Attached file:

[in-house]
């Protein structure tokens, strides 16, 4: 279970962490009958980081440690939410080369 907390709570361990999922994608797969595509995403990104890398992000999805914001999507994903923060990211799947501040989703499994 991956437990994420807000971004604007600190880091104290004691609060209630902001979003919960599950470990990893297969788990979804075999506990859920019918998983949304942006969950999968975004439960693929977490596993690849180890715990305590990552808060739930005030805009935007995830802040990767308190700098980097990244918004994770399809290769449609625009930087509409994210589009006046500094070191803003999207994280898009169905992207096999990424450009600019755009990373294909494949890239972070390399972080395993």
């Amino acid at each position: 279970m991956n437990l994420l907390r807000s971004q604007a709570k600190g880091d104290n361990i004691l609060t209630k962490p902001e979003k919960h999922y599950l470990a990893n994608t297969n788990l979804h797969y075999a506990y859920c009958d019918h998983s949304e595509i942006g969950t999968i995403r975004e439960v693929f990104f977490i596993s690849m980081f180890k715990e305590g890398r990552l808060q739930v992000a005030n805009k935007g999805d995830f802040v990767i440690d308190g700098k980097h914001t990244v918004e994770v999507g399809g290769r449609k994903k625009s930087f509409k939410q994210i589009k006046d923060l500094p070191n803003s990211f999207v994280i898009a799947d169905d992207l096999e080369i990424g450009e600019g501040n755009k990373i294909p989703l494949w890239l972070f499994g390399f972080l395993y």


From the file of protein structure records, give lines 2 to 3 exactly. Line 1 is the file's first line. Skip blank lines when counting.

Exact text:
């Protein structure tokens, strides 16, 4: 279970962490009958980081440690939410080369 907390709570361990999922994608797969595509995403990104890398992000999805914001999507994903923060990211799947501040989703499994 991956437990994420807000971004604007600190880091104290004691609060209630902001979003919960599950470990990893297969788990979804075999506990859920019918998983949304942006969950999968975004439960693929977490596993690849180890715990305590990552808060739930005030805009935007995830802040990767308190700098980097990244918004994770399809290769449609625009930087509409994210589009006046500094070191803003999207994280898009169905992207096999990424450009600019755009990373294909494949890239972070390399972080395993």
């Amino acid at each position: 279970m991956n437990l994420l907390r807000s971004q604007a709570k600190g880091d104290n361990i004691l609060t209630k962490p902001e979003k919960h999922y599950l470990a990893n994608t297969n788990l979804h797969y075999a506990y859920c009958d019918h998983s949304e595509i942006g969950t999968i995403r975004e439960v693929f990104f977490i596993s690849m980081f180890k715990e305590g890398r990552l808060q739930v992000a005030n805009k935007g999805d995830f802040v990767i440690d308190g700098k980097h914001t990244v918004e994770v999507g399809g290769r449609k994903k625009s930087f509409k939410q994210i589009k006046d923060l500094p070191n803003s990211f999207v994280i898009a799947d169905d992207l096999e080369i990424g450009e600019g501040n755009k990373i294909p989703l494949w890239l972070f499994g390399f972080l395993y």